Your lobby music is terrible

It might sound weird… but here’s some alternatives to annoying (overplayed) lobby music that you and your guests might love (a lot)! VIDEO:

Listen, there’s a reason ‘elevator music’ shouldn’t leave the elevator… and that’s because it’s only bearable in small doses. Staying at a boutique hotel in Melbourne recently… I climbed down to the main lobby – laptop, charger, bag and phone in-tow – to find coffee, good lighting and somewhere to focus.  I sat down by a window; comfy seat, good coffee, nice desk, even a decent view. But after five short minutes, my attention dissipated into the loud, droning whale-like house music pumping through the tiny speakers dotted around the ceiling. 

I lasted an hour before I had to escape and find a silent library. 

Sure, not every guest is going to spend much time in the lobby but there are plenty who will – particularly if you have a bustling hive of activities, long check-in queues, or frequent business guests. Then there’s the staff. And you. Life is too short to put up with bad music. Here’s some audio alternatives for your lobby or common area spaces:

1. Soundscape 

Definitely not whale music. Did you know there are 8-hour YouTube videos that just play the sounds of a forest, or a calm river, or a windy sea, or a playful beach? If you’re ten minutes away from the beach but don’t have beachside views, or you’re a rural B&B and want to mimic the nature surrounding you… These soundscapes are the perfect way to set an ideal tone for your guests. Not only are they relaxing but they create an atmosphere. Keep the volume low and guests won’t even realise their ears are being duped.  The trick would be to pick something in-keeping with the vibe of your location and property. Amplify nature. 


Heard of ASMR? It means ‘autonomous sensory meridian response’ and it’s extremely popular online. The idea is that certain sounds, played quietly enough, trigger positive and soothing emotions. There are whole channels on YouTube, with millions of subscribers and views, dedicated to ASMR videos. They range from generic white noise to soft tapping, wind chimes and whispering. While the latter might be a little bit creepy, to say the least, in a hotel setting there are some ASMR soundtracks that could work really well. For example, if you have a business area, with desks or computers or even a reading room with newspapers – it can feel a little cold or intimidating. ASMR that mimics the sound of tea room or library (pages turning, muted echoes, light teacup clattering, fires crackling, etc.) could just warm the place up and make it a more inviting space.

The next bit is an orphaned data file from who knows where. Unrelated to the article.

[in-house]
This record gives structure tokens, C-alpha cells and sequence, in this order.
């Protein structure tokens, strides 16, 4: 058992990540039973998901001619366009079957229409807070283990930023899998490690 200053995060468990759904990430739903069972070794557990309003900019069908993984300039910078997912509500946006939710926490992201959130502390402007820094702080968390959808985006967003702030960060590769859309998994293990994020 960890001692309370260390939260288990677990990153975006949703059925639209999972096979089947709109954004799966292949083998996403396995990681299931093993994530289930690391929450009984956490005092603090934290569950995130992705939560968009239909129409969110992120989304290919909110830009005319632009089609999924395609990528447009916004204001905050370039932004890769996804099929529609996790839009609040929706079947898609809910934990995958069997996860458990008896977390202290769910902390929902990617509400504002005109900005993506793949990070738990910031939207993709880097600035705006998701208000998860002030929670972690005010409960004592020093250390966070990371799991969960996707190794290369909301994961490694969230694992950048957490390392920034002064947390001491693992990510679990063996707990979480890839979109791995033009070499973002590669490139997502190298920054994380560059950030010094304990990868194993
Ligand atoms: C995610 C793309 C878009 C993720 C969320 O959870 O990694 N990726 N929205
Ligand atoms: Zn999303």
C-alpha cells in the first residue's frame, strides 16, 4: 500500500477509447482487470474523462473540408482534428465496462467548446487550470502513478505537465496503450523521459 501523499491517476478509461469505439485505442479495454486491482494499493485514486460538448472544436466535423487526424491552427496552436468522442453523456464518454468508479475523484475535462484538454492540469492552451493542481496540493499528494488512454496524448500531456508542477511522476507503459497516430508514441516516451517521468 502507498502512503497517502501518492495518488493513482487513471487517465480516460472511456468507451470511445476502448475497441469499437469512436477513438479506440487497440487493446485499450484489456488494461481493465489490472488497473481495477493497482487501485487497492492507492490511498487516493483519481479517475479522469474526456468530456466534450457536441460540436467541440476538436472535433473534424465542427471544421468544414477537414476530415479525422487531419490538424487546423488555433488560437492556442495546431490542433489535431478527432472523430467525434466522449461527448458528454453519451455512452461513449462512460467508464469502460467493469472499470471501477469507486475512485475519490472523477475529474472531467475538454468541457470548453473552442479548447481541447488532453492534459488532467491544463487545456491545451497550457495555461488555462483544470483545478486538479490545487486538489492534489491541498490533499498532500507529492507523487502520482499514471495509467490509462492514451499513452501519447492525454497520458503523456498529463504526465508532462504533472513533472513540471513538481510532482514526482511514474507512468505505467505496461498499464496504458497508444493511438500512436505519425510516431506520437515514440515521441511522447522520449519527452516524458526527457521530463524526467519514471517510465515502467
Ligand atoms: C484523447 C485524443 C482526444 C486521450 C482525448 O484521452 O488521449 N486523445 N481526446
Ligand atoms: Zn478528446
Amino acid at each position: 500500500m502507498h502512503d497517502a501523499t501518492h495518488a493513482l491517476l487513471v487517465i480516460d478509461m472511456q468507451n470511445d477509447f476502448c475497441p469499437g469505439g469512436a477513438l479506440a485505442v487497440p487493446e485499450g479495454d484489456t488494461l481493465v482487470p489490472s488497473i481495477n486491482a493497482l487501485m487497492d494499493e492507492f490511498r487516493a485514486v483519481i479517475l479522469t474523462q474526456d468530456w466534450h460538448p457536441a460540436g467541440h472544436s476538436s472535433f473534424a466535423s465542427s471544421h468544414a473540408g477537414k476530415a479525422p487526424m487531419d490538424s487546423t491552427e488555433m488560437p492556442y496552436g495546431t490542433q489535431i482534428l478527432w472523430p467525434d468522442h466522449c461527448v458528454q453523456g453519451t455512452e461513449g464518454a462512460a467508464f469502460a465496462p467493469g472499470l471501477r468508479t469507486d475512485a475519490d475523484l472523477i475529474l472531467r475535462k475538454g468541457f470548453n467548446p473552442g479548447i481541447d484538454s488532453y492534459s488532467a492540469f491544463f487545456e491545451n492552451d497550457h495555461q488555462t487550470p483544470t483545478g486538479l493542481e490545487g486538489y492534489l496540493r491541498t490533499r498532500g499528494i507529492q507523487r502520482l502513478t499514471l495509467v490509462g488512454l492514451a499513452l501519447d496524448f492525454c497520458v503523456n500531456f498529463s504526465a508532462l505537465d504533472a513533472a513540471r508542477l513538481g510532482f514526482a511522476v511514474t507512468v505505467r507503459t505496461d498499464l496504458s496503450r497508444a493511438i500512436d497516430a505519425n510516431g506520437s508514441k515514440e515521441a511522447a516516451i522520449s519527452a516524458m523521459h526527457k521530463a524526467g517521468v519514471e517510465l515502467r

3. Talking heads

There’s a few reasons why airports and many high-end hotels play the news on big TV screens in their lobby/waiting areas. Obviously there’s the assumption that visitors will want to keep tabs on current events, but it also gives off an air of professionalism and keeps people occupied if there are long queues or delays. The downside to the news, for accommodation providers, is that it’s quite depressing for the average holidaymaker. A great alternative would be something equally talkative and interesting but more positive, or life affirming. You can stream any number of ’roundtable’ style panels or interview shows online to display for guests, create an infinite playlist, or simply play a podcast through your audio system. Nothing too loud or invasive, just some light, engaging discussions to maintain a lively and professional vibe. 

4. Make ’em laugh

… Or at least entertain the kids. While cartoons are an assault on the ears to most, there’s something fun in nostalgia and if you hit the right tone, playing black and white cartoons (even on mute) or classic films/musicals at a very low volume, could be a quirky way to brighten up your lobby. You can find a tonne of old school comedies and movies all the way back to Charlie Chaplin on most streaming services (Netflix, Stan, YouTube, SBS online, etc.,). A lot of the musicals will work on audio alone as well, so you don’t need to have a big screen.

I once stayed in a little Sydney hotel that had a projector screen playing back-to-front Westerns in a little room just away from the lobby. Loud enough to draw your attention to the quaint little sofas and lamps; people would drift in and watch for a few minutes, sometimes order a drink, but most would find it a charming quirk and carry on with their check-in smiling. 

Got any other nifty little audio ideas for your lobby? Let us know in the comments! Better yet: tell us what you like to listen to. 

Rosie Clarke

Rosie Clarke is managing editor at Multimedia Publishing.

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